14.         Fifth, we will strengthen our system enablers.  These are things in the background that we do not see. For example, we need the right financing system, such as through capitation funding, to provide the incentives for healthcare providers to focus on preventive care.  Another significant enabler is the IT system.  We need a robust system to collect and share patient data safely and securely, to pave the way for an integrated care model that can also foster team-based care, and improve the way primary care providers interact with their residents.

15.         This is the backdrop of the central challenge we face and the response of the Singapore healthcare system.  I took some time to explain this, because it is within this context that we are also making a major push for digital health. 

16.         I want to touch briefly on four aspects of digital health innovation: First, powering healthcare through centralised IT system; second, leveraging individuals’ effort through digital technology; third, raising productivity through telehealth; and fourth, harnessing breakthroughs in medical science.

Powering the Healthcare System

17.         First, to drive integrated and seamless care, we need to power the national healthcare system with a few strategic, mission-critical, centralised IT system.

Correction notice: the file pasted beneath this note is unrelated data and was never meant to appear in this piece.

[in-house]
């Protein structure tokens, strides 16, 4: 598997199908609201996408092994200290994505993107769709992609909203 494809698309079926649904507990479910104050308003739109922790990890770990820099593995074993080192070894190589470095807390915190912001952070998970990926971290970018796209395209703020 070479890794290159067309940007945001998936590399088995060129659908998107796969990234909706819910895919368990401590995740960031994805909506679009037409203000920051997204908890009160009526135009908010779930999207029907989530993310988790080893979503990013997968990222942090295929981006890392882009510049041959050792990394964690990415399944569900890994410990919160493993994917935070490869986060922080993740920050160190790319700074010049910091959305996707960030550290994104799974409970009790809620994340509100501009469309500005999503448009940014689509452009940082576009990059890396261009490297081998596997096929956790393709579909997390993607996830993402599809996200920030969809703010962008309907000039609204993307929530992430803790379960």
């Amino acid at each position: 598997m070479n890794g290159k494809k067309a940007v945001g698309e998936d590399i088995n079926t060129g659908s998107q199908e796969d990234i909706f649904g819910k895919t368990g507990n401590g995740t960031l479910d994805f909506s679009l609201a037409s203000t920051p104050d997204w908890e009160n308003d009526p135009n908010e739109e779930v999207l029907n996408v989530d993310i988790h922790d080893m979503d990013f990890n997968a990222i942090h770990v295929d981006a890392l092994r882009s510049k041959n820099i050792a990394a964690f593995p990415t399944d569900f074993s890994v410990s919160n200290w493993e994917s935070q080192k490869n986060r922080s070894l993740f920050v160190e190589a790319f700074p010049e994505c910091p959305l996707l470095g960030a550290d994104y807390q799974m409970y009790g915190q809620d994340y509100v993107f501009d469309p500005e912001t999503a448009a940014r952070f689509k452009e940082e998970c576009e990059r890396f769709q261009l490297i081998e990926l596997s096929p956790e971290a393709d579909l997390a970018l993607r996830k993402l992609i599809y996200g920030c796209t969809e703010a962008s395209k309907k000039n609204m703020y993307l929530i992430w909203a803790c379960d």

18.         In Singapore, one such system is the National Electronic Health Record (NEHR) system.  NEHR captures the summaries of patients’ medical records in a central platform that is accessible by licensed healthcare providers. We have enhanced the system to improve the collection and sharing of summarised medical data among healthcare providers such as family doctors, hospitals and community care partners such as nursing homes.

19.         Patients in turn has a window into the NEHR to access their own medical data through a web and mobile application called HealthHub, with expanded access to records such as their screening results and their health plan under Healthier SG.

20.         To facilitate the proper collection, use and sharing of health data amongst healthcare providers in a safe and secure manner, we will introduce a new legislation, the Health Information Bill, in 2023. The Bill will mandate licensed healthcare providers to contribute patients’ summarised medical records into the NEHR, and in turn they are able to see patients’ health data by their care teams across different settings. The new legislation will also mandate data governance, IT and cybersecurity capabilities by healthcare providers and data intermediaries.